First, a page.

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Volume 17, Number 12—December 2011
Letter

Brucellosis, Taiwan, 2011

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To the Editor: Human brucellosis is the most common zoonosis worldwide (14). The disease is transmitted to humans through the consumption of infected meat and raw dairy products from domestic livestock or by direct or indirect contact with infected animals (13). The disease is multisystemic and shows wide clinical polymorphism (24).

A 54-year-old woman reported high fever, poor appetite, epigastralgia, mild dysuria, generalized myalgia, and mild left side pain for 6 days before she sought care at and was admitted to National Taiwan University Hospital, Taipei, Taiwan. She had a history of ovarian cancer (clear cell, stage Ic), which had been treated with surgery and chemotherapy 7 years earlier at our hospital. She had traveled to many countries, most recently to Algeria and Morocco 2 months before this admission. During her stay in North Africa, she had close contact with camels, ate cheese and yogurt, and drank milk, even in the desert. Fever occurred 1 month after she returned to Taiwan.

On physical examination, her body temperature was 39.9°C, blood pressure was 97/68 mm Hg, and pulse rate was 89 beats/min. There was mild tenderness on palpation in the epigastric area. Laboratory analysis of serum specimens showed elevated levels of alanine aminotransferase (534 U/L), aspartate aminotransferase (841 U/L), and alkaline phosphatase (337 U/L) but a total bilirubin level (0.48 mg/dL) within reference limits. Renal function was within reference ranges (blood urea nitrogen 9.5 mg/dL, creatinine 0.6 mg/dL). C-reactive protein was elevated (4.59 mg/dL), but procalcitonin level was within reference range (0.13 ng/mL). The leukocyte count was 4,710 cells/mm3, and hemoglobin was 11.4 g/dL. Serologic tests for viral hepatitis were negative for hepatitis B virus, hepatitis A virus, cytomegalovirus, and Epstein-Barr virus infections. Abdominal ultrasound indicated mild splenomegaly and no evidence of vegetation. Abdominal and pelvic computed tomography showed focal splenic infarction with splenomegaly.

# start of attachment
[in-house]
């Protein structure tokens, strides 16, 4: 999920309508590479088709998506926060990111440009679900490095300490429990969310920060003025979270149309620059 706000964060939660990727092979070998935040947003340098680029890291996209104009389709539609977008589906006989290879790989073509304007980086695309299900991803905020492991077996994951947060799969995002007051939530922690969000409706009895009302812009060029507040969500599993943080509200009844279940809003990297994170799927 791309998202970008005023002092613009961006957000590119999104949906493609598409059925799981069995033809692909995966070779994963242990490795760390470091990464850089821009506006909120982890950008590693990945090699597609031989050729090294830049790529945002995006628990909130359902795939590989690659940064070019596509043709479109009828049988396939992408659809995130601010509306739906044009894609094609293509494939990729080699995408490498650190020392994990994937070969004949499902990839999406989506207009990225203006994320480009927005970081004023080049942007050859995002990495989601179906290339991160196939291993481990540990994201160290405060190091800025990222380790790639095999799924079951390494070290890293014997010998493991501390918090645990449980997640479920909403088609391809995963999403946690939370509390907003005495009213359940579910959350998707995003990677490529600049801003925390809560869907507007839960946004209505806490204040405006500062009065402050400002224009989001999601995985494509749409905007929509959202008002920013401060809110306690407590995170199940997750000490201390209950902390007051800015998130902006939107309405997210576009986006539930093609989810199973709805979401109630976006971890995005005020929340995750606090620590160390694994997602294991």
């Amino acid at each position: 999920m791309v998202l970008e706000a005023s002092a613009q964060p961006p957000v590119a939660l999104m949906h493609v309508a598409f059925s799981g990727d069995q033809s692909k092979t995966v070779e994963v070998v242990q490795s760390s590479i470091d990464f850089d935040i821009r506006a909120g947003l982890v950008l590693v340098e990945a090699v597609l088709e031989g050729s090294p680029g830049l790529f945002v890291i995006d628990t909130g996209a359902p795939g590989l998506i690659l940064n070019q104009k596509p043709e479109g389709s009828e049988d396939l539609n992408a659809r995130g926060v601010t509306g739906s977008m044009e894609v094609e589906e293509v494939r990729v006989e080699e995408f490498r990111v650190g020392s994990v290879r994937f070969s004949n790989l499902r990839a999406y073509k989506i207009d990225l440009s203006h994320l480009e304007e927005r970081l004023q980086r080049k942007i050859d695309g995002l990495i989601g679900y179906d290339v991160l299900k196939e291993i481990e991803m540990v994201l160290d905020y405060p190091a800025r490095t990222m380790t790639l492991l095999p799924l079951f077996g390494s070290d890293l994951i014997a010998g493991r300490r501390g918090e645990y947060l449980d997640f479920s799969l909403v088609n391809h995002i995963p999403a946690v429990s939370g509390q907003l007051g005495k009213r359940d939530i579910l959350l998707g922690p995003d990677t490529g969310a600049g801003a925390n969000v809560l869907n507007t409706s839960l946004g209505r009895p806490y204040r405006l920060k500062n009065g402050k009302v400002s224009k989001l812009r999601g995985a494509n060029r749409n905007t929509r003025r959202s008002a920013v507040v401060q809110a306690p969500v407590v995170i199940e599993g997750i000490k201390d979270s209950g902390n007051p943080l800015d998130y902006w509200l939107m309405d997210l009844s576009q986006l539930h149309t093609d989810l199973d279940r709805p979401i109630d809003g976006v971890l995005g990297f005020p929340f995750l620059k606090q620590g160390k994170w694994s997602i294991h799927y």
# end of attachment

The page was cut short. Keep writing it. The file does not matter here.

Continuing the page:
Empirical ceftriaxone (1 g every 12 h) and doxycycline (100 mg every 12 h) were administered, and fever subsided 5 days later. Two aerobic culture bottles (BacT/ALERT, bioMérieux Inc., La Balme les Grottes, France) from different sets of blood cultures on the day before admission yielded unidentified gram-negative tiny bacilli after 2 days of incubation. The organism was identified as Brucella melitensis by the Vitek 2 GN identification system (bioMérieux Inc.) (probability of identity 99%) and was confirmed by analysis of partial 16S rRNA gene sequencing. Two primers were used: 8FPL (5′-AGAGTTTGATCCTGGCTCAG-3′) and 1492RPL (5′-GGTTACCTTGTTACGACTT-3′). We compared the partial sequences with published sequences in the GenBank database by using the BLASTN algorithm (www.ncbi.nlm.nih.gov/blast). The closest match was B. melitensis (GenBank accession no. CP001852.1; maximal identity 100%). MICs were determined by the Etest (AB Biodisk, Solna, Sweden) on Mueller-Hinton agar (BBL, Becton Dickinson, Sparks, MD, USA) supplemented with 5% sheep blood and were interpreted 2 days after incubation. The isolate was susceptible to doxycycline (MIC 0.25 μg/mL; susceptible MICs <2 μg/mL) but not susceptible to trimethoprim/sulfamethoxazole (MIC 1/19 μg/mL; susceptible MICs <0.5 μg/mL) (5,6). MIC values of tigecycline and gentamicin were 0.125 μg/mL and 2.0 μg/mL, respectively. A serum sample for examination of Brucella antibody by Rose Bengal test using B. abortus antigen (VLA Scientific, Winchester, UK) collected 12 days after fever onset was positive.